Both aspects, material and ideological, serve to promote electoral autocracy, and eventually a one-party state run by a strongman on the lines of European fascism of the 1930s, which provides a good example of what may happen especially on the ideological aspect if Modi and BJP return to power. Hitler and the Nazis came to power by winning an election but then proceeded to systematically dismantle all political opposition as well as push majoritarianism to an extreme level by committing a genocide of minorities. It is useful to recall what the ideological mentors of Modi, the RSS and the BJP, thought and said about Nazi fascism when it was at the peak of its power. Human-rights activist Harsh Mander quotes the Hindutva icon V.D. Savarkar: “In a speech in 1940 after the start of the Second World War, he [Savarkar] said, “There is no reason to suppose that Hitler must be a human monster… Nazism proved undeniably the saviour of Germany under the set of circumstances Germany was placed in…The very fact that Germany or Italy has so wonderfully recovered and grown so powerful as never before at the touch of Nazi or Fascist magical wand is enough to prove that those political ‘isms’ were the most congenial tonics their health demanded.” Mander goes on to quote another Hindutva icon, M.S. Golwalkar, who led the RSS for many years and was its most influential ideologue. Golwalkar also praised the Nazis and wrote: “German race pride has now become the topic of the day. To keep up the purity of the race and its culture, Germany shocked the world by her purging the country of the Semitic Races – the Jews. Race pride at its highest has been manifested here. Germany has also shown how well-nigh impossible it is for races and cultures, having differences going to the root, to be assimilated into one united whole, a good lesson for us in Hindustan [India] to learn and profit by”. Mander also points out that “India remains one of the few countries in the world in which Hitler’s autobiographical manifesto Mein Kampf is openly sold, even in bookstores in railway platforms, and is enduringly one of the best-selling books in the country. Surveys in schools and colleges indicate that growing numbers of young people choose Hitler as the role model for an ideal leader over Gandhi.”

Coming to the material or money aspect, it is useful to note that global capitalism in all countries has been marked by a sharp rise in economic inequality. India is no exception as indicated in a recent study by the World Inequality Lab that finds India to have become one of the most unequal countries in the world where by 2022-23 the shares of income and wealth held by the top 1% of the population were at their historically highest levels that exceeded even those in very unequal countries such as Brazil and South Africa. While news in the business press of the western countries tries to create the impression that the Indian economy is booming because the stock market is at an all time high and Modi never stops boasting about India becoming a $5 trillion economy, the fact is that this growth is focused on at most the top 10% of the population while the vast majority are enduring the highest levels of unemployment seen in the country and significantly worse economic conditions. Autocracy in political matters and crony capitalism in economic affairs serves the top 1% and particularly the top 0.01% very well as it preserves their dominance while the 90% get fed tales of how great India/Bharat was 1000 years ago before the Muslim conquerors came and destroyed Bharat’s greatness.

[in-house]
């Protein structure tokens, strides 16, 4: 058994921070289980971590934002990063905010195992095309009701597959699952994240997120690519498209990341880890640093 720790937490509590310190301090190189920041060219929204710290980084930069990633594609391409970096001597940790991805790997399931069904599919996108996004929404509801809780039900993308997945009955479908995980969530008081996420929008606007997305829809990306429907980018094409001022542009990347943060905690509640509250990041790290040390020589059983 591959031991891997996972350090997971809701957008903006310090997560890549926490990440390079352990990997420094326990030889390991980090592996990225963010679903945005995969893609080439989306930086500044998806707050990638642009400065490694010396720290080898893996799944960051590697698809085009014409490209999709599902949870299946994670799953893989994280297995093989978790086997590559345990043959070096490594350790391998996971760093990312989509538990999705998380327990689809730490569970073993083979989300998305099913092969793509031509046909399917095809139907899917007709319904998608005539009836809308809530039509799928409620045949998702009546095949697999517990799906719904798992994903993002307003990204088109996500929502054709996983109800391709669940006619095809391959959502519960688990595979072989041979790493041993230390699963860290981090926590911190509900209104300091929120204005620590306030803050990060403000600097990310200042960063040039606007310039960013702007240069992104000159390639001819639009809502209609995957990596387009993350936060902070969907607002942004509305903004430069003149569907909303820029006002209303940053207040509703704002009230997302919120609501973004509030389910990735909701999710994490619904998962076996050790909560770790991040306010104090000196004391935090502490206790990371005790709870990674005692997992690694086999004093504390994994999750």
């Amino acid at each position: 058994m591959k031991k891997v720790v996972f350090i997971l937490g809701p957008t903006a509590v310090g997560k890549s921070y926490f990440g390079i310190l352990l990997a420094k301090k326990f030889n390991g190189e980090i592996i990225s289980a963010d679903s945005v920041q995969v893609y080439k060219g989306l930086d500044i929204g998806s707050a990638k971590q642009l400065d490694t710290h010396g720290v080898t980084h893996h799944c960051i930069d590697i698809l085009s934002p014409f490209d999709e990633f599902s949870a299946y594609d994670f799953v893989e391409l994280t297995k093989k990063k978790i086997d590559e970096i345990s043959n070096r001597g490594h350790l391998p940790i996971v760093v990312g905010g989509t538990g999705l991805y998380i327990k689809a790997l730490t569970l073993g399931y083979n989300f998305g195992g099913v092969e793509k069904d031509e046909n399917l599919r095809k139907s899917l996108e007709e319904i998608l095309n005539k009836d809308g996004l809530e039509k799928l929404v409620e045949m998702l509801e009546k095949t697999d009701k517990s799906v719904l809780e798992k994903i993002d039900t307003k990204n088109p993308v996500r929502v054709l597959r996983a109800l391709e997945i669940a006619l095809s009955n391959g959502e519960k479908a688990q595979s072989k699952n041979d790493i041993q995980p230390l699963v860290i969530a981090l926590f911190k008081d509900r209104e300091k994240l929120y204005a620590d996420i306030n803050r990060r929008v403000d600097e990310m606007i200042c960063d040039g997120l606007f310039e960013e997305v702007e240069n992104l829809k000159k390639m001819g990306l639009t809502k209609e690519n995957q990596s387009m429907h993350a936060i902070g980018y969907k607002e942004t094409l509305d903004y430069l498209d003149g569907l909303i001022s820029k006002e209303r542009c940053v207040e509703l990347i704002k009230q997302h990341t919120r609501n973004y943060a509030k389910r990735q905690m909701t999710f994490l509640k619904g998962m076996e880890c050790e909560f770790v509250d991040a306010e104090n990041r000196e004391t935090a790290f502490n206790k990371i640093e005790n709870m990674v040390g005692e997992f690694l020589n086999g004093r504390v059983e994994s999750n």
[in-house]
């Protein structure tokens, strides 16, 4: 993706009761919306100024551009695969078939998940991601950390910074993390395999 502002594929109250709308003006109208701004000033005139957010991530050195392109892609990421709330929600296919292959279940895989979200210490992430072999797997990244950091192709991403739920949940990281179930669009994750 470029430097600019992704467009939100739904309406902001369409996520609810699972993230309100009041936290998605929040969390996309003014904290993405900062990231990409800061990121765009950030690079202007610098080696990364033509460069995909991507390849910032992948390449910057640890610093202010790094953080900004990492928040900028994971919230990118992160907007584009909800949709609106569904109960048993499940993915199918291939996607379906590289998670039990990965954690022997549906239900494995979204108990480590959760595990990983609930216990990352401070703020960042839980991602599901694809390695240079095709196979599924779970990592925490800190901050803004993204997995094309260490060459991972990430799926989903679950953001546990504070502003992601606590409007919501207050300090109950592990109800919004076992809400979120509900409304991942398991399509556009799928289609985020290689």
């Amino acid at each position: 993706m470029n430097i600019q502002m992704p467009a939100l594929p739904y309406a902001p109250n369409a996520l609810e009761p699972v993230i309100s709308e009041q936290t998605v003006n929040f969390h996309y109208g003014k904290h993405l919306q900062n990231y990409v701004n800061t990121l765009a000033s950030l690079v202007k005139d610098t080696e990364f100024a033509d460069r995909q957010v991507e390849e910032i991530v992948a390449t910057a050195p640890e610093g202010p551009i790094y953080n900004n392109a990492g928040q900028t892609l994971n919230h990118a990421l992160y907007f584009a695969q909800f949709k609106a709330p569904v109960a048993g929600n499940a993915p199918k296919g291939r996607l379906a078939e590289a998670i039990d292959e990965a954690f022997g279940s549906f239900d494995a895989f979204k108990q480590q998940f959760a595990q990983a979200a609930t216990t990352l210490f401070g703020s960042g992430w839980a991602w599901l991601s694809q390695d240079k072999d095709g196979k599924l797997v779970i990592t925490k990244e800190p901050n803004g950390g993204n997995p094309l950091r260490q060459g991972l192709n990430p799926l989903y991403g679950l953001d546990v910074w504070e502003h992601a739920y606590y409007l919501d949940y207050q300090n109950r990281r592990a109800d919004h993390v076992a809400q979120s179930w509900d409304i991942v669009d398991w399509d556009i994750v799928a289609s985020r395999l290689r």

The amount of wealth BJP has gathered through its use of corrupt instruments like electoral bonds or by its closeness to the crony capitalists is being put to use in its quest for autocracy by buying opposition politicians. Other methods are to use different investigative agencies like the Enforcement Directorate (ED), the Central Bureau of Investigation, (CBI) the Income Tax (IT) department, etc., to threaten them with various charges and let them off if they agree to toe the BJP line. Thus, the newspaper Indian Express recently reported that 23 out of 25 leading Opposition politicians who faced action from central investigative agencies were let off after they joined the BJP or one of its electoral partners since Modi came to power.

Checks and balances inherent in a democratic setup are increasingly falling by the wayside as the drive to autocracy gathers momentum. Much of the mainstream media owned by large corporate houses that have jumped on the BJP bandwagon and promote Modi’s cult of personality have become what is known as the godi (lapdog) media. Journalists that expose or oppose government policies find themselves under government surveillance, subjected to spyware, tax raids, and arrests. In 2014, media watchdog Reporters Without Borders ranked India at 140 out of 180 countries and by 2023 it had dropped to 161. The organization Committee to Protect Journalists reported that 36 journalists in India had been imprisoned in the 9 years of Modi’s rule from 2014-2023 compared to 8 in the ten years of the UPA regime (2004-2014).

Sweden’s V-Dem (Varieties of Democracy) Institute has labelled India an electoral autocracy since 2018 and has characterized it as among the “worst autocratizers” in the world recent years. V-Dem Institute defines an electoral autocracy as one in which multiparty elections for the executive exist albeit with “insufficient levels of fundamental requisites such as freedom of expression and association, and free and fair elections”. The freezing of the bank accounts of the major opposition party, the Congress, on the very eve of elections would likely qualify as an unfair act lending support to the charge leveled by the V-Dem Institute.

The weaponization of what are in theory independent agencies such as ED and CBI, the downgrading of Parliament, the suborning of the judiciary either through promises of lucrative post-retirement appointments or otherwise, and the conversion of the once independent Election Commission of India once a proud symbol of the probity of Indian elections into a toothless rubber stamp of the executive, are the “achievements” of the Modi regime that are fast taking the country into one party rule. It is now up to the Indian voter, who has demonstrated a measure of sagaciousness in the past, to ensure that India does not fall into the pit fashioned by its current leaders.